- How to use everyday ingenuity to solve problems big and small
By Barry Nalebuff and Ian Ayres
I am recounting an interesting story by Robert Fritz of The Path of least resistance fame on Thomas Edison. Circa 1878, when Edison decided to create the electric light, it was already well known that electricity could produce light. The task before Edison was to find the material that would not burn out and instantly consume itself. He began reading everything that had been written on the subject, and it is reported that he filled two hundred note books with jottings and diagrams. All scientists before him had followed a certain process. They looked for substances that would reduce resistance to the electric current, but they had found none that would produce an electric light. Instead of following the same process and limiting himself to producing the results he already knew, he tried the opposite. He tried for substances that would increase the resistance to electric current. After testing countless materials, he settled for carbonized element and placed it in vacuum bulb, thereby creating the familiar incandescent lamp.
He followed the famous maxim of Jacobi “invert”. This book is all about looking at various situations in a different light. It is worth a serious read – some of the episodes do offer some actionable insights. For the purpose of commentary, I would take only two stories and their general tools approach.
1: Penguin story: Adelie Penguins congregate on an ice floe and they all want to dive in to the water to feed on the fish. But, no one wants to dive first just in case a leopard seal or an orca is looking for lunch. Each Penguin stands on the edge and acts as if it is going to jump first. The problem is that, there is no great advantage of being first. Once it is clear the first one is not eaten, rest of the group jumps in no time as fast followers. By the way, even if the first one is eaten, it is still safe for others to jump in as the seal is already fed.
Like Pharma, first mover should have some advantage by law; else more penguin postures would happen rather than real acts. For example, the first one who does the price cutting does the customer a great help. The firm must be protected in order to prevent others from imitating for a while so that, some advantage in volume or market share happens for the first mover. At this point, no country gives such protection since patents have to be “non-obvious”. The authors even go to the extent of citing some of the new laws that have to be patented for a while – what they mean is that, when a state or province enacts a new law which breeds a better business environment, other states quickly copy it which renders the first mover’s efforts relatively ineffective.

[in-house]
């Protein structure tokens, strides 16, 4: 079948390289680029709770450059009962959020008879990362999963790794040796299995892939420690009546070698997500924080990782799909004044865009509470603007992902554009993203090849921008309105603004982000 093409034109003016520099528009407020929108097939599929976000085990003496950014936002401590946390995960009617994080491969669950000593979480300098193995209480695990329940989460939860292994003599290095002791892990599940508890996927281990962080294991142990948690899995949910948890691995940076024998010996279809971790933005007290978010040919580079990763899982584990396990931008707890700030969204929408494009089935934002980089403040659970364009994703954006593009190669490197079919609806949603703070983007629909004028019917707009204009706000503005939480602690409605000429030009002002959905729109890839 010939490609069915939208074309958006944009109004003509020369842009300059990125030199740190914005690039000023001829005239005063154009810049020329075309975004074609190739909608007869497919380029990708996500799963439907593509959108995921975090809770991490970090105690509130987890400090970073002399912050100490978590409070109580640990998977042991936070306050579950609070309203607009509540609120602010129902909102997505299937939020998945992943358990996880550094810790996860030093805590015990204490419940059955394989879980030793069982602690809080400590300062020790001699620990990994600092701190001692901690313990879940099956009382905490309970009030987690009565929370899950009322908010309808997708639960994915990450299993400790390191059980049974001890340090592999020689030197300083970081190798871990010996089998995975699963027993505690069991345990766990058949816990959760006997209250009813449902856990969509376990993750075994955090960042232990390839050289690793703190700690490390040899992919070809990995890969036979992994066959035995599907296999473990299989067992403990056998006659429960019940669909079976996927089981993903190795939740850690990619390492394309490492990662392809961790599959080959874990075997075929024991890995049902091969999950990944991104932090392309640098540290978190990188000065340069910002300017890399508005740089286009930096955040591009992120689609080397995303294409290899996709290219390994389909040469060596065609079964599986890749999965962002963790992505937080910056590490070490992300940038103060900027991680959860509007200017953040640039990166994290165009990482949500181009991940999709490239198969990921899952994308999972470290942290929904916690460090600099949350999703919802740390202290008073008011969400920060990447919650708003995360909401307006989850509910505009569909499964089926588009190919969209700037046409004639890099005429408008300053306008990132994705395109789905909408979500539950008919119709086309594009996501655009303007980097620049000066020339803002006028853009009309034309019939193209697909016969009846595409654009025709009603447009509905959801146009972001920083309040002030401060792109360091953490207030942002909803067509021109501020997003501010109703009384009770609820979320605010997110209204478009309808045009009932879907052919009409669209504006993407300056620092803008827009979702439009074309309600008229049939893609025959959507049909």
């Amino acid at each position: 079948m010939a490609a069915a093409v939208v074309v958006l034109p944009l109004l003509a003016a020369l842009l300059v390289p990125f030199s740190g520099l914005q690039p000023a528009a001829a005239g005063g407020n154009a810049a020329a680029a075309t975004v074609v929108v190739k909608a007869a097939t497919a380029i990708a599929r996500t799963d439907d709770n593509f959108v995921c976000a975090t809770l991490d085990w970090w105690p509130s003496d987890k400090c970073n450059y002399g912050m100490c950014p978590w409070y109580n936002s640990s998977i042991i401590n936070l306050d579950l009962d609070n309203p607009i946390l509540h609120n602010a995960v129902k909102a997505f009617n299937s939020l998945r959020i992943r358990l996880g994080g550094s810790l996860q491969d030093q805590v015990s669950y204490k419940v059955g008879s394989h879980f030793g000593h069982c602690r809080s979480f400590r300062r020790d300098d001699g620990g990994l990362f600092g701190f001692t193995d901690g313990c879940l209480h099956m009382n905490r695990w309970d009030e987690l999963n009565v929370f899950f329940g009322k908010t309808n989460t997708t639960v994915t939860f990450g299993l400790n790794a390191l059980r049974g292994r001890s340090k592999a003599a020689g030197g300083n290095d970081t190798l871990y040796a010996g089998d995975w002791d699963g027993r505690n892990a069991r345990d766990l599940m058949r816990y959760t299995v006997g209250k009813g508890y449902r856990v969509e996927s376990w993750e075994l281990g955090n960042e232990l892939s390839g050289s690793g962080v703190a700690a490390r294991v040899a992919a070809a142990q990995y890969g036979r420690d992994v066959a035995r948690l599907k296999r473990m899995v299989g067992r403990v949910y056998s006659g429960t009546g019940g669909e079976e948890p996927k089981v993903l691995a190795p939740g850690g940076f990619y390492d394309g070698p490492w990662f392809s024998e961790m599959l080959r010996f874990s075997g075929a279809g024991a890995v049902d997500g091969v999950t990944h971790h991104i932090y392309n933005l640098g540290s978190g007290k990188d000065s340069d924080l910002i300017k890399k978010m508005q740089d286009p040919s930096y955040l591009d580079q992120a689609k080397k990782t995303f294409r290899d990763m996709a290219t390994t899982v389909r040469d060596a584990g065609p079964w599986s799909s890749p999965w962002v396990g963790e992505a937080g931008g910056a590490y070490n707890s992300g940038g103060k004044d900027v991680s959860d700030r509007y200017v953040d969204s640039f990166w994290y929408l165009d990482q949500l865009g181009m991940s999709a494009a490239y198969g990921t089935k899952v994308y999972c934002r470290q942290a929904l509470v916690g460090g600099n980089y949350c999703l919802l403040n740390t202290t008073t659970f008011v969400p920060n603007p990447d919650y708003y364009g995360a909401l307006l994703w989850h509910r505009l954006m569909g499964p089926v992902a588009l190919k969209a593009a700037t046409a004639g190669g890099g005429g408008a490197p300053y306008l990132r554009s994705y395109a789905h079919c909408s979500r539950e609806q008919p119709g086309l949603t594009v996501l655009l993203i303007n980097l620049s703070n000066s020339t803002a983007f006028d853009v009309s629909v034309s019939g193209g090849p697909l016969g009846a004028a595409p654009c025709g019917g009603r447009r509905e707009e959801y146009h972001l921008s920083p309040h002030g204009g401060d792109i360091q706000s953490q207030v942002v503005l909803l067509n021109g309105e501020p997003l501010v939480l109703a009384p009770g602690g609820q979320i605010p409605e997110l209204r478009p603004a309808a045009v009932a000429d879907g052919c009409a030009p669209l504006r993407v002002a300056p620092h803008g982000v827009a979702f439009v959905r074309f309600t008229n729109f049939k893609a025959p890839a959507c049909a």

2: Paying the polluter story: This is my most favorite one. Imagine a classic nuisance dispute between a polluting factory and nearby complaining resident. When it goes to court, it makes two basic decisions. First, if the resident has basic entitlement to stop the pollution. Second, if yes, how can it be protected by injunction or compensation if pollution occurs. Now, you get a 2by2 matrix.
| || |
Who owns the initial entitlement to control whether pollution occurs
Pollution allowed without compensation
Pollution prohibited without compensation
| || |
Pollution allowed with compensation to resident
| || |
Now, you can see the missing category – “pay the polluter!” While it sounds alarming, there are some cases where it makes sense. Visualize a polluting factory that is located in no man’s land. But let us say, after 3 or 4 decades, habitation develops around that area. At that time, it is not fair to sue the polluter – worse yet, ask them to pay. Here, it is equitable to pay the factory folks to move out. They cite a case on these lines.
As to the four problem solving tools, authors cite them as four provoking questions. We will discuss one here.
1. What would Croesus do (WWCD)?
2. Why don’t you feel the pain?
3. Where else would it work?
4. Would flipping work?
WWCD is an interesting concept. King Croesus was incredibly wealthy and hence even today the expression “as rich as Croesus” exists. When trying to solve the problem, authors first advise you to imagine a solution not having any constraints – and then start working towards the solution. Howard Hughes, for example, wanted to watch specific films on T.V. whenever he felt like. Nearly 50 years back, there is no V.C.R, hence he bought the T.V. Station and asked the station General Manager to play the movie he wanted. While it may sound preposterous as a solution, the solution trajectory is on track. Come to think of it V.C.R. or today’s PVR is nothing but low cost personalized T.V. Station. In short, first make it possible, and then make it easy and affordable.
I enjoyed this book fully as it gave me subtle flips to various scenarios. Authors’ focus on symmetry is engaging - unless, one comes for the Antoni Gaudi‘s school of thought which does not subscribe to symmetry.
Thanks for reading thus far.